Let there be two lights

Canal Boat - - Back Cabin: - TONY REPLIES… TREVORW1, CB’s

QThe bed­room of our boat has two 12v spot­lights con­nected to a two-gang switch. Both lights are wired to one switch and I would like to have them work­ing in­de­pen­dently, how­ever, a new switch would be needed. Will a ‘nor­mal’ 240v switch from my lo­cal DIY shop work with a 12v sys­tem?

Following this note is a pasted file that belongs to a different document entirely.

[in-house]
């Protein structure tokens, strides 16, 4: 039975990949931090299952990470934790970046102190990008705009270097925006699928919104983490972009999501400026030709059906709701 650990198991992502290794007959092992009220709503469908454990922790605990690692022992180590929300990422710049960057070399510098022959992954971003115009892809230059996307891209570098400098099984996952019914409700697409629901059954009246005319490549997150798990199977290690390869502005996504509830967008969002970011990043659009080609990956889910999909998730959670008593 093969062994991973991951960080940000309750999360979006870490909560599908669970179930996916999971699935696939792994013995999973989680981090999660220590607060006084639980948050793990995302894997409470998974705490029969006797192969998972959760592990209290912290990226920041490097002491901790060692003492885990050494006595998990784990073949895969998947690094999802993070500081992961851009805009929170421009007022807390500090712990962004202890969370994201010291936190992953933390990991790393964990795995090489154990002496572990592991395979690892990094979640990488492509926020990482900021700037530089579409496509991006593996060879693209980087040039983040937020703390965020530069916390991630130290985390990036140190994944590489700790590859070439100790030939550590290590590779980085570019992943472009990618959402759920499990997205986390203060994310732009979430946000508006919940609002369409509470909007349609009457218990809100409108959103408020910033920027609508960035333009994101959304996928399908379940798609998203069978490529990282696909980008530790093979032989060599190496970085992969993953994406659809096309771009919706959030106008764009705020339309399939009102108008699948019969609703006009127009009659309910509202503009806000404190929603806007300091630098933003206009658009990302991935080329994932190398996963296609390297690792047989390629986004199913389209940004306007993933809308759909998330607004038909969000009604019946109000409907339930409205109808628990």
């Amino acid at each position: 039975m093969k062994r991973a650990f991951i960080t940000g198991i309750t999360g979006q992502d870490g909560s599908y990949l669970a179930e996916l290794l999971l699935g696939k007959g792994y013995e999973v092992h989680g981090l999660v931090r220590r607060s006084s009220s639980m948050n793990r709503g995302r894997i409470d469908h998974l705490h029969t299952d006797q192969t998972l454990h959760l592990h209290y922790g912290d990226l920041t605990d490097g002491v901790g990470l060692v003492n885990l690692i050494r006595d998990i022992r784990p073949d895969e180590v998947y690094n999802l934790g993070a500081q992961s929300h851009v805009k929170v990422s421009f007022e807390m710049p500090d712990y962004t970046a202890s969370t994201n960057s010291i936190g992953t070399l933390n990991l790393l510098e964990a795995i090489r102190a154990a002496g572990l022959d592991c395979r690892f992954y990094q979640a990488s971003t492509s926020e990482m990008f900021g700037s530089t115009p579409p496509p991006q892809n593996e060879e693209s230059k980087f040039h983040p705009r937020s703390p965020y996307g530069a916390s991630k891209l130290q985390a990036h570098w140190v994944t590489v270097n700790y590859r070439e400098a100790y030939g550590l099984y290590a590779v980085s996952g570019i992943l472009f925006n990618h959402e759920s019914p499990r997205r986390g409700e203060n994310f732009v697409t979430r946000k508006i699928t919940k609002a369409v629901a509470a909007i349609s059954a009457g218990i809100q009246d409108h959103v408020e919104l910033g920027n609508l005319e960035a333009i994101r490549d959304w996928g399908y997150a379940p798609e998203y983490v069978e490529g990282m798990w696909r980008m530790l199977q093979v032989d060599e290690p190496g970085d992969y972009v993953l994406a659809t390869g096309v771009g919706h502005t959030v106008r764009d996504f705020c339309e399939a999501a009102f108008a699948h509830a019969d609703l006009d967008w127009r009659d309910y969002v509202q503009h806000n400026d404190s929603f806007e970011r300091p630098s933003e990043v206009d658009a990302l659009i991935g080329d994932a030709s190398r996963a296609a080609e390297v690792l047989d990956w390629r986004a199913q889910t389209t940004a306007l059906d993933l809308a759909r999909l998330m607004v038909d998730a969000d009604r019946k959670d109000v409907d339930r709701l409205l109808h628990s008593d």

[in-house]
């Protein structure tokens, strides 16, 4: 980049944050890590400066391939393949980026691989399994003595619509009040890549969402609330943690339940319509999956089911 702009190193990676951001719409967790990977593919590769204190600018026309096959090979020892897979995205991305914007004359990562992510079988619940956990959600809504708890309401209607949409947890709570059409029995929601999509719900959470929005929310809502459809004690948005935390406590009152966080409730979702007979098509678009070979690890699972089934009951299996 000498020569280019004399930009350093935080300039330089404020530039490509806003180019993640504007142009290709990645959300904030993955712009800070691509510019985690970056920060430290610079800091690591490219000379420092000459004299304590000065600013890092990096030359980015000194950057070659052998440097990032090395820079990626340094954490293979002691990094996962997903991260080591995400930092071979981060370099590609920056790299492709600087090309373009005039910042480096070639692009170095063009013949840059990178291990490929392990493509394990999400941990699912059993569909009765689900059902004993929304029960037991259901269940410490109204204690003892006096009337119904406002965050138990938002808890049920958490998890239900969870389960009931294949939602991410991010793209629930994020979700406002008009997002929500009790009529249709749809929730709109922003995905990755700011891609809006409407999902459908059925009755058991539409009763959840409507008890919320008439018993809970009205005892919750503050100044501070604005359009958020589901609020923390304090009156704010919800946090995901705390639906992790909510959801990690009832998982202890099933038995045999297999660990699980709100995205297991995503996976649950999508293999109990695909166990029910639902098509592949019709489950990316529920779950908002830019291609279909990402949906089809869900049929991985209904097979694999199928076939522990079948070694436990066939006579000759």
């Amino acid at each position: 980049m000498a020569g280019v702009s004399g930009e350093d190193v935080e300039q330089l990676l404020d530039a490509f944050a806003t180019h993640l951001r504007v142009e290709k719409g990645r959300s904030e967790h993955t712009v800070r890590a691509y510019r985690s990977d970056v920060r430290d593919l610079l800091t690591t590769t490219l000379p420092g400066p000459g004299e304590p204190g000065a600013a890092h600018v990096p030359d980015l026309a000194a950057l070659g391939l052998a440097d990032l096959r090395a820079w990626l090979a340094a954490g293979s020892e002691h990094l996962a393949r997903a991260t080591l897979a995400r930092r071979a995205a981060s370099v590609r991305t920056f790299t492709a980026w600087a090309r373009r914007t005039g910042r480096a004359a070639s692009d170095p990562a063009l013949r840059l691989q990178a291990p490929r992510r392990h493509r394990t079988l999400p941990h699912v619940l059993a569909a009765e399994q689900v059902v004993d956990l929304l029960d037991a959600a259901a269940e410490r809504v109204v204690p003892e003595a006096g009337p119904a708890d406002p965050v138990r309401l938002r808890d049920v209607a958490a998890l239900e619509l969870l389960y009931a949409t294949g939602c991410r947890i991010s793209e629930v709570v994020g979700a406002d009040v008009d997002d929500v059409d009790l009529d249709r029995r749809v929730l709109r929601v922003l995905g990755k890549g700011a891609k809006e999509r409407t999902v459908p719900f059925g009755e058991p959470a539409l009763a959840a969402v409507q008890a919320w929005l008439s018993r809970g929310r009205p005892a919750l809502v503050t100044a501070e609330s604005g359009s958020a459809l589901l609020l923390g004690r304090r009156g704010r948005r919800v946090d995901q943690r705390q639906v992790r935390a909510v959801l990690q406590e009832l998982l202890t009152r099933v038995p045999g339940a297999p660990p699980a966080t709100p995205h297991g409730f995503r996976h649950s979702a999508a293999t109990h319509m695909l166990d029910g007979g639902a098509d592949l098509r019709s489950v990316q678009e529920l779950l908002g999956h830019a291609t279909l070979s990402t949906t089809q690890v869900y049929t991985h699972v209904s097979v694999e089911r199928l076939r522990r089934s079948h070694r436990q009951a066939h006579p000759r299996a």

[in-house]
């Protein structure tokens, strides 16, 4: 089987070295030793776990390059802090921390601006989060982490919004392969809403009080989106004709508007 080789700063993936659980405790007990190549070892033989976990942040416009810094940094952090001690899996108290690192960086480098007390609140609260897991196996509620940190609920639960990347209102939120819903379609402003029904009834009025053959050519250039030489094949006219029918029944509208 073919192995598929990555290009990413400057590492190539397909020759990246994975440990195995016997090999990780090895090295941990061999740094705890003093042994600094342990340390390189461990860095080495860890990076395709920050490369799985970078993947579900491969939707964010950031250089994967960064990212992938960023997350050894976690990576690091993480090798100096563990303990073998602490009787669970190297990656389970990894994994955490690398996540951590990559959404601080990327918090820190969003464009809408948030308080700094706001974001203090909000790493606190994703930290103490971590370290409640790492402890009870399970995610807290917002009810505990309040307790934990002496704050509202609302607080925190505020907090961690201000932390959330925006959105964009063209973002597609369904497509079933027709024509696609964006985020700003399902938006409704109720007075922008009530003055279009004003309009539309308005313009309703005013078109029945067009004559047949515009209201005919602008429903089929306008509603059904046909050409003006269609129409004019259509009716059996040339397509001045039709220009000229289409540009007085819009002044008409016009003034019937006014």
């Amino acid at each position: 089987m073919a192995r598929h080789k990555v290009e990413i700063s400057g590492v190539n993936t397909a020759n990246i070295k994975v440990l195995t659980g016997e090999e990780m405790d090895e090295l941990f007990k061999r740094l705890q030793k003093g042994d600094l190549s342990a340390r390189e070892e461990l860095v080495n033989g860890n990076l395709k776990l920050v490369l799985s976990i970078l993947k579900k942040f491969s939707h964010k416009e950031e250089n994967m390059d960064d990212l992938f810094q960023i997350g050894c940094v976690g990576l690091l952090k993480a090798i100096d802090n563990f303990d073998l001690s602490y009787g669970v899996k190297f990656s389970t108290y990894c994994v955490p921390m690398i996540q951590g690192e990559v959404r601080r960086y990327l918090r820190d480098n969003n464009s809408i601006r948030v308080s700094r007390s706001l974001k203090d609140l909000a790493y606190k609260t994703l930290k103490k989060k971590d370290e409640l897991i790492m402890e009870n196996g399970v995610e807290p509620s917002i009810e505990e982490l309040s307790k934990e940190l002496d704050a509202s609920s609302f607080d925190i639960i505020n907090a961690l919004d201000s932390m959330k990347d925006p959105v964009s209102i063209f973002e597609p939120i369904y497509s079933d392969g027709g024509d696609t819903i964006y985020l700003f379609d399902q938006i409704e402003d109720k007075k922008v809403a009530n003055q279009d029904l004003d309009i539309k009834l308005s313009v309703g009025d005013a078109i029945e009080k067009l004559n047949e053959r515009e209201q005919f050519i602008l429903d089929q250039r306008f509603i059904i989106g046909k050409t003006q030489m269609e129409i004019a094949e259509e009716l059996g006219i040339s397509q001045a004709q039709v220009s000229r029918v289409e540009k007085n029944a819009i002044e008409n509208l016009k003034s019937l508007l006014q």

Mains (230v AC) switches usu­ally give no prob­lems on 12v DC light­ing cir­cuits, but no one can guar­an­tee that will be so in ev­ery case. When any switch is opened, a spark tries to jump be­tween the two open­ing con­tacts. On a DC cir­cuit, the spark will keep go­ing un­til the gap is too large for 12 volts to push a spark through ionised air. On AC mains, the cur­rent turns it­self off ev­ery 100th of a sec­ond so the spark stops quickly. This means the con­tacts on AC switches are usu­ally smaller than on DC switches and DC switches could use ad­di­tional means to deal with the spark. This is not nor­mally an is­sue with re­sis­tive loads such as fil­a­ment light bulbs, but it is a prob­lem with in­duc­tive loads such as mo­tors and other items with coils in them. There might be a longer-term prob­lem with 12-volt LED bulbs that have built-in elec­tron­ics. So, usu­ally, a mains switch will work for DC lights but there is al­ways a chance that it could fail be­fore a DC switch.

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